NASA allocated $4.9 million of these savings to development cost reserves and the remaining $8.0 million to operations cost reserves. As a result, the overall life cycle cost estimate remains unchanged.
The Lucy project has experienced challenges with the solar array schedule, but as of February 2020, project officials stated that the schedule has held to the plan established at the October 2019 mission critical design review.
Further, the project was holding schedule reserves as planned in accordance with NASA center policy. Multiple factors including issues with fabrication and component qualification testing at the contractors contributed to the schedule challenges.
Project officials reported that they have established mitigations to manage schedule delays. For example, the contractor in charge of integrating the solar array onto the spacecraft has modified the flow of assembly, test, and launch operations to accept delivery as late as January 2021 to still support a launch date of November 2021.
Also, the project reported that subcontractors have made some progress in addressing fabrication and qualification issues and are implementing second shift and weekend operations where feasible to make up for delays.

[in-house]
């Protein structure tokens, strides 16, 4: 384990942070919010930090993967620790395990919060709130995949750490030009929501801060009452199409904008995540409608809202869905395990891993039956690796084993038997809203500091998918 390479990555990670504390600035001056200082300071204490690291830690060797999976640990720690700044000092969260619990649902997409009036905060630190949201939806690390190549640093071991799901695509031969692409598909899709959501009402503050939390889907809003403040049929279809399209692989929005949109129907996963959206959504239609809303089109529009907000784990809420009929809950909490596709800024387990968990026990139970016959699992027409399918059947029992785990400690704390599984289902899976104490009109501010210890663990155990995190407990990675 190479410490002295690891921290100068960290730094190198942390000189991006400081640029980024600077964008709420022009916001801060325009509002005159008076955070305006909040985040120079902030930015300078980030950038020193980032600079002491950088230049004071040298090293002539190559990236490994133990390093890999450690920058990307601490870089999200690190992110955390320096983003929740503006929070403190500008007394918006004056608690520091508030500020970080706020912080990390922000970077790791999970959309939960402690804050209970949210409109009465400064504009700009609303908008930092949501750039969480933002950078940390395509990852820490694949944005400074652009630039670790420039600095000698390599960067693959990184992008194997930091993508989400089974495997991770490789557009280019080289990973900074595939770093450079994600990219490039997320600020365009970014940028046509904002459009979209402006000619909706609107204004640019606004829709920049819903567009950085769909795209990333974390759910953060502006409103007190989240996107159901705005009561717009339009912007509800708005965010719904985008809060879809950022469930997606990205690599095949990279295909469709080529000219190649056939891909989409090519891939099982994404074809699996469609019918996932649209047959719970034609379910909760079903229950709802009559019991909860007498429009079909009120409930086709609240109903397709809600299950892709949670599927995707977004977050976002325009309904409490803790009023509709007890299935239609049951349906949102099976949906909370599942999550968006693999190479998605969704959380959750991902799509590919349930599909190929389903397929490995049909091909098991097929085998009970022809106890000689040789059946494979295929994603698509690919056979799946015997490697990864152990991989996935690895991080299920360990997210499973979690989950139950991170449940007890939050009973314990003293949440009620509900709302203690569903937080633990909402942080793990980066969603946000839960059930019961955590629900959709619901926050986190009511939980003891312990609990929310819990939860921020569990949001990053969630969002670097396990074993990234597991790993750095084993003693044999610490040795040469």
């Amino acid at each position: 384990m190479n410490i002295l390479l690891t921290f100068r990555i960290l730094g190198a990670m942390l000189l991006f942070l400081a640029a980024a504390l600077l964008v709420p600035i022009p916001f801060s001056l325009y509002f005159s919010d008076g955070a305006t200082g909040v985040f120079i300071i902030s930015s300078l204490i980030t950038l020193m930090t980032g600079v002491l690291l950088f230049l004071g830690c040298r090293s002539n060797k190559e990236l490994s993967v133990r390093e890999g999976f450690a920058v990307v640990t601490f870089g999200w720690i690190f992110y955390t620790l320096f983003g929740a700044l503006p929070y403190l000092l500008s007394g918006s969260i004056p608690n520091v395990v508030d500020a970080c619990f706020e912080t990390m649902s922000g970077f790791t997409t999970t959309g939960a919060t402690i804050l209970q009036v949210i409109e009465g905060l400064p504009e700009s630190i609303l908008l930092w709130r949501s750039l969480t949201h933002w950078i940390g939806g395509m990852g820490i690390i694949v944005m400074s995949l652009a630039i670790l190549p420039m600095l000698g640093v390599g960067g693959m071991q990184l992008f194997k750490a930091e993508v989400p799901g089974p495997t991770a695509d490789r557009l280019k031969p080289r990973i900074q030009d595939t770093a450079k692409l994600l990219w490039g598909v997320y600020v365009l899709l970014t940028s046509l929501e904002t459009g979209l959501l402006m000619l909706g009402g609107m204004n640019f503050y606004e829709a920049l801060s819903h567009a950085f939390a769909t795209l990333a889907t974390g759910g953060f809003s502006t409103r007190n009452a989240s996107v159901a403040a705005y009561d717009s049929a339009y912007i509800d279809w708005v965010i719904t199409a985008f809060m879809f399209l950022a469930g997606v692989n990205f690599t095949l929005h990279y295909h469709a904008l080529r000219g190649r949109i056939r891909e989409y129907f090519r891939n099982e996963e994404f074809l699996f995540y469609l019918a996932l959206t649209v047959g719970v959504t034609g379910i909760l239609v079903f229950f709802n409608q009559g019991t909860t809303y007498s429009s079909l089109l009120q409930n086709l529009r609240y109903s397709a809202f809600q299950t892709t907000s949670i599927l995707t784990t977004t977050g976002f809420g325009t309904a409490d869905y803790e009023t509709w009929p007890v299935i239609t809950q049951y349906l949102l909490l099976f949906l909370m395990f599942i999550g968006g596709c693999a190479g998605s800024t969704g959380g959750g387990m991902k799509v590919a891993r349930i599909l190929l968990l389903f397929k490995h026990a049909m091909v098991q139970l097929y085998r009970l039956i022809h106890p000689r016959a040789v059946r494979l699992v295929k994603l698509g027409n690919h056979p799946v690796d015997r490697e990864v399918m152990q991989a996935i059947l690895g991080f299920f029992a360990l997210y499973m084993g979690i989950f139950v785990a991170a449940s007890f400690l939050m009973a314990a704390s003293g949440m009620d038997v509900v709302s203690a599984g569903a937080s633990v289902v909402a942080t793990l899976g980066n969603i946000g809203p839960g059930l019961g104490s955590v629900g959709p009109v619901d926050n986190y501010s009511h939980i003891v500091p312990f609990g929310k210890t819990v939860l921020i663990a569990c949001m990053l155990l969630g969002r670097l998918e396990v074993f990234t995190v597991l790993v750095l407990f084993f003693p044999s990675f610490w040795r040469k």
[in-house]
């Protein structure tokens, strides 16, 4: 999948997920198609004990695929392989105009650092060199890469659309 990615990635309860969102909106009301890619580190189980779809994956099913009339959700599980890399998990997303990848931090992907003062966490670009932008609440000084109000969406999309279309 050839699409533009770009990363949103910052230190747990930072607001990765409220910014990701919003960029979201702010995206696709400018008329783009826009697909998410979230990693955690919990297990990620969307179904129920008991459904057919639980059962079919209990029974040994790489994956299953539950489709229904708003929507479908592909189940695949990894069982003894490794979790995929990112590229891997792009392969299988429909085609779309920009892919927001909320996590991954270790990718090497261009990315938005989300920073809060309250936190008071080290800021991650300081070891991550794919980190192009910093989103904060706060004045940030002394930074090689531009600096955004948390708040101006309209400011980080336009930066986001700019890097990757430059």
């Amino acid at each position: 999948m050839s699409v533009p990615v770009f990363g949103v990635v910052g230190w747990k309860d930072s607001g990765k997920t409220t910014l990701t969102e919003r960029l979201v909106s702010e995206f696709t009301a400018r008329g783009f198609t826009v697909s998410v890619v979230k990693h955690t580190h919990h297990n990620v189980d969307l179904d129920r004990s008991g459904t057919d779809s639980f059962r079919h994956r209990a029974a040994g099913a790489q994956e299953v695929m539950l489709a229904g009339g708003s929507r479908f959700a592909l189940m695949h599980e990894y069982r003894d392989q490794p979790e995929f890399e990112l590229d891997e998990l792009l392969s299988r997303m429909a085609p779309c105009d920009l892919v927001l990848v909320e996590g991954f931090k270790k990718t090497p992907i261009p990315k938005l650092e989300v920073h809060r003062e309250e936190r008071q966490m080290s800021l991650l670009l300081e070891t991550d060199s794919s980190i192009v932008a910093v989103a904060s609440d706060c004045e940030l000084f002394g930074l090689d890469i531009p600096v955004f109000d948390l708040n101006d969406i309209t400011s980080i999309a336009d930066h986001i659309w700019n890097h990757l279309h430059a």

Lucy held its critical design review in October 2019 with approximately 85 percent of design drawings released, which is slightly below the best practice of releasing 90 percent of design drawings at this review. Project officials stated that they primarily use this metric to assess schedule performance, which remains on target to meet their baseline.
Our reviews of NASA and Department of Defense projects have found that knowledge that a project’s design can be manufactured helps ensure that targets for cost and schedule will be met.
Lucy is tracking a risk related to a discovery that the contractor built the software for the guidance, navigation, and control system (GN&C) based on perfect knowledge of the binary orbit, or relative position of the two Trojans with regard to one another, which the project does not have.
Officials stated that the project is currently mitigating this risk through assessment of existing observations and additional ground and space-based observation and plans to complete an algorithm capable of processing information from two orbiting bodies in March 2020.
Another risk to science requirements connected to the GN&C system is the risk that uncertainty in the shape of the target asteroid could mean that the spacecraft cannot point itself adequately to collect data.
The project continues to carry out mitigation procedures, such as assessing when the best times to take science measurements are given difficulties in spacecraft pointing relative to its targets.
Lucy is tracking an additional risk to the solar array that could degrade science capabilities. Specifically, foam particles from the cushions used to dampen launch vibration and prevent sticking during deployment could contaminate mirrors and instrument sensors, degrading science capabilities. The project is testing samples of the cushion to better understand how to reduce the number of particles it generates and inform cleaning recommendations.